Data were extracted from the scanned microarray image using the most current version of the Agilent Feature Extraction software (Versions 7.1.1–8.1.1). The raw background-subtracted Cy5 (or Cy3) fluorescence intensity values for each probe were normalized by dividing the Cy5 (or Cy3) values by the median Cy5 (or Cy3) value of the universal probe “UNIV2” (extended version of 3′ PCR primer 1391R: 5′-GTGGGGAGCGAACAGGATTAGATACCCTGGTAGTCCACGC-3′) from the corresponding array, and multiplying by 100. At this stage, values ranged from 0.01 to approximately 100; values greater than 100 were rare, occurring only when the fluorescent signal for a specific probe was brighter than that of the universal probe. The normalized Cy5 values were “decompressed” by the following correction: decompressed Cy5 equals 10 to the power of log5 of the normalized Cy5 intensity. This decompression corrects for the nonlinear relationship of the hybridization signals to the relative abundance of the target species, which we observed in a series of serial dilution experiments described in a previous report . In those experiments, we found that a 10-fold change in abundance translated into approximately a 5-fold change in the corresponding fluorescence intensity. Following this transformation, the expanded range of values was 0.001 to approximately 700. We used BLAST to predict the hybridization of each of the 3,458 common reference rDNA sequences greater than 800 base pairs, using a weighting scheme described previously , such that a probe with a perfect match to every sequence would have an expectation of 100%, and probes with fewer or imperfect matches to the sequences in the reference pool would have correspondingly lower expected hybridization values. We then calculated the log (observed/expected) ratio for each probe in the context of our pooled sample reference mix and applied these probe-specific correction factors to the decompressed Cy5 values.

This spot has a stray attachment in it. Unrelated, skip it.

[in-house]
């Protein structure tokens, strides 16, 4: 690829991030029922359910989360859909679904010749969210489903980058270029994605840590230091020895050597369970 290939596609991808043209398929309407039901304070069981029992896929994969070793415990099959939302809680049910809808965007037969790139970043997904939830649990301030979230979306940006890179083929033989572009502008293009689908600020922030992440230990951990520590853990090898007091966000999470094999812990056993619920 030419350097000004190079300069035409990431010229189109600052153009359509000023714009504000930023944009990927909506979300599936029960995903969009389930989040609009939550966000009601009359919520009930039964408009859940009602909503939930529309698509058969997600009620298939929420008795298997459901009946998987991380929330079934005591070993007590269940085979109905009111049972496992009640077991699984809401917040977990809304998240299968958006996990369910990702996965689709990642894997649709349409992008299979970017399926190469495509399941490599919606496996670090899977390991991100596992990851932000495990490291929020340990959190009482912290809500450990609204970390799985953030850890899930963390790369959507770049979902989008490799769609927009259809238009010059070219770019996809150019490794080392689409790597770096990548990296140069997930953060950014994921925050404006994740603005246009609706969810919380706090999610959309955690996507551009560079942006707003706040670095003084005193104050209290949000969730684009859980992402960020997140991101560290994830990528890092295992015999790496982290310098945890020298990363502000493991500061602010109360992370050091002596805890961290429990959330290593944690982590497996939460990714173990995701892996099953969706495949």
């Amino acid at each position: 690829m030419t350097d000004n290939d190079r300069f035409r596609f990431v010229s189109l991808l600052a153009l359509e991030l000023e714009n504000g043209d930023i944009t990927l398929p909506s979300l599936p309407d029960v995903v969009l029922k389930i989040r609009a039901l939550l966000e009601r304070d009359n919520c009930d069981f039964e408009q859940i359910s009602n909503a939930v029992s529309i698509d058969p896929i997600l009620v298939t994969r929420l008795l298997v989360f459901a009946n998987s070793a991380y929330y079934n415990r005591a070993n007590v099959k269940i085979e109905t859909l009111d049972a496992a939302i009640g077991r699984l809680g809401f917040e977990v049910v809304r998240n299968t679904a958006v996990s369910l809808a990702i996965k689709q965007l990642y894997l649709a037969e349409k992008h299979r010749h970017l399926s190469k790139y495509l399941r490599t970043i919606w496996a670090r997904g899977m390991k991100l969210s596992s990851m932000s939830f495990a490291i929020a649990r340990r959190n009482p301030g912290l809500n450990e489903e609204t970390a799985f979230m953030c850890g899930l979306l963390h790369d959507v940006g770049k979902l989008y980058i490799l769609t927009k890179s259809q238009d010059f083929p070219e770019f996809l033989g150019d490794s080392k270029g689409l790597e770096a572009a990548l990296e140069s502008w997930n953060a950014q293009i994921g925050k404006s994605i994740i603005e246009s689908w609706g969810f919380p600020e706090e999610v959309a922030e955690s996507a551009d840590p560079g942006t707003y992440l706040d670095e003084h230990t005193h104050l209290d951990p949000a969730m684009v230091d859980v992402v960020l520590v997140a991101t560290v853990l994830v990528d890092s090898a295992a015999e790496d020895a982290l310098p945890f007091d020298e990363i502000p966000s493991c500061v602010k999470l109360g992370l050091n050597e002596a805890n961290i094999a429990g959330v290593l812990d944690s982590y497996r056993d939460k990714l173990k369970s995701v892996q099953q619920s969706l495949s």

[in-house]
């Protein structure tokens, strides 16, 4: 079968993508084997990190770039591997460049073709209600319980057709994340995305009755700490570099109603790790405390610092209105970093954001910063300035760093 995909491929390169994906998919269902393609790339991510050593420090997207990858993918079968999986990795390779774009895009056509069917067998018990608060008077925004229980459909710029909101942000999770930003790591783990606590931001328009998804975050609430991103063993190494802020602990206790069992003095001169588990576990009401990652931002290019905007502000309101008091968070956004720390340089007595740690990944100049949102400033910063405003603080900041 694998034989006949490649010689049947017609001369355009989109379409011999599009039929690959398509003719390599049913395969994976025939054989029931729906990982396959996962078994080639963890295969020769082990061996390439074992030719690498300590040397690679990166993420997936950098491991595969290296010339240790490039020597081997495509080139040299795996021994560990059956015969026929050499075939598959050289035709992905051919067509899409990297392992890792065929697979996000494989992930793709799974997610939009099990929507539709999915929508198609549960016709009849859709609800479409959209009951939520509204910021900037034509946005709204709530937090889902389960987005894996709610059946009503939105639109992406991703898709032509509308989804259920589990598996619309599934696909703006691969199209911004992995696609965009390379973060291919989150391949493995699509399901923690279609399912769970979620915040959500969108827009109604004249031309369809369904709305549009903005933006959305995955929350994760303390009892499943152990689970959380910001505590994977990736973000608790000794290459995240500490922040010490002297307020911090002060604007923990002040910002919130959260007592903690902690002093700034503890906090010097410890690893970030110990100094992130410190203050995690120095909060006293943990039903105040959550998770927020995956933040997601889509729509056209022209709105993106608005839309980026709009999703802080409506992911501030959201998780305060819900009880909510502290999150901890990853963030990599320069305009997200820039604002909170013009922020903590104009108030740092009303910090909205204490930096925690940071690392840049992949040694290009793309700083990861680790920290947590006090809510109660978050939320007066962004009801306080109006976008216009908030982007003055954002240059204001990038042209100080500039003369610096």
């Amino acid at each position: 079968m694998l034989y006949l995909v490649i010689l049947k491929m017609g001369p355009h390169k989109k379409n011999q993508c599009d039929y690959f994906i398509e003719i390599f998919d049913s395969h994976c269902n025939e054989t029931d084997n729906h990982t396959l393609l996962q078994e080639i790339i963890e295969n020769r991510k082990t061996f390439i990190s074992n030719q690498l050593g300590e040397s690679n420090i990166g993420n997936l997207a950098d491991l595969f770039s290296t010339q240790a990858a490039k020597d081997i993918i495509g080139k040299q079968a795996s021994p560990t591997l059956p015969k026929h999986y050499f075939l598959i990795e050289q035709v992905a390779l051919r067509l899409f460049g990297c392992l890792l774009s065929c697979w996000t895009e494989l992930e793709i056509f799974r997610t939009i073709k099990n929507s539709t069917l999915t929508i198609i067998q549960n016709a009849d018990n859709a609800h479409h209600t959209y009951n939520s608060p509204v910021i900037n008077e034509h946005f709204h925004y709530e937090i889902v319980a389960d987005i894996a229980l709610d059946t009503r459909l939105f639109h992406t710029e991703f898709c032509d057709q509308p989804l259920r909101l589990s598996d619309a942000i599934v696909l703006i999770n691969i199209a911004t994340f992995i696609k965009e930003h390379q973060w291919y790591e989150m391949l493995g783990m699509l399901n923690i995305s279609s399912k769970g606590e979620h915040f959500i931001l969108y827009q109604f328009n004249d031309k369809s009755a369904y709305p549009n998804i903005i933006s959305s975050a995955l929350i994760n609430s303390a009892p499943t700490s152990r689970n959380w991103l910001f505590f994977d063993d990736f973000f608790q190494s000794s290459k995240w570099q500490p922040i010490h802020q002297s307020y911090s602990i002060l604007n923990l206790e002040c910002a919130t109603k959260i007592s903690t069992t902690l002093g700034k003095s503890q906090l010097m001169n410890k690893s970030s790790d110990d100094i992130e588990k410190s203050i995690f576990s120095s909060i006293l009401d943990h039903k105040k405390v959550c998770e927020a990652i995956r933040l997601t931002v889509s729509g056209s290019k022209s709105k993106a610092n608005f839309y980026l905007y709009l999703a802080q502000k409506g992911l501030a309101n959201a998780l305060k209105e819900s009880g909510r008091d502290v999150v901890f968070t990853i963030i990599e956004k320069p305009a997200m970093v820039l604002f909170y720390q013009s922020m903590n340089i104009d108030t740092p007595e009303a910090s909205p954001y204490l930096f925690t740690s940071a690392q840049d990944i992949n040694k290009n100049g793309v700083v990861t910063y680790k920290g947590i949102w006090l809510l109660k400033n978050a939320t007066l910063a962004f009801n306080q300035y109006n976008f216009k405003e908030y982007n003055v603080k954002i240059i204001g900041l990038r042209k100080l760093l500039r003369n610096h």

Microarray analysis of synthetic pools of defined composition allowed us to identify poorly performing probes, which were then excluded from further analyses. We evaluated probe performance using five synthetic pools (four pools of six unique rDNA PCR products, one pool of 230 unique rDNA PCR products [from ]) and one biological pool (the common reference described above), whose composition was characterized by deep sequencing. Probes with fluorescence intensity values greater than 0.5% of that of the universal probes despite the lack of predicted sequence homology (defined as a BLAST match–mismatch value less than 25 out of a possible 40) to any of the species in the sample were excluded from subsequent analyses. We also discarded data from probes that had an observed (decompressed) signal intensity 100-fold higher or lower than expected, in the biological reference pool analyses, (as described above in the Microarray data normalization section). The remaining set of 6,381 well-behaved probes was used in all subsequent analyses.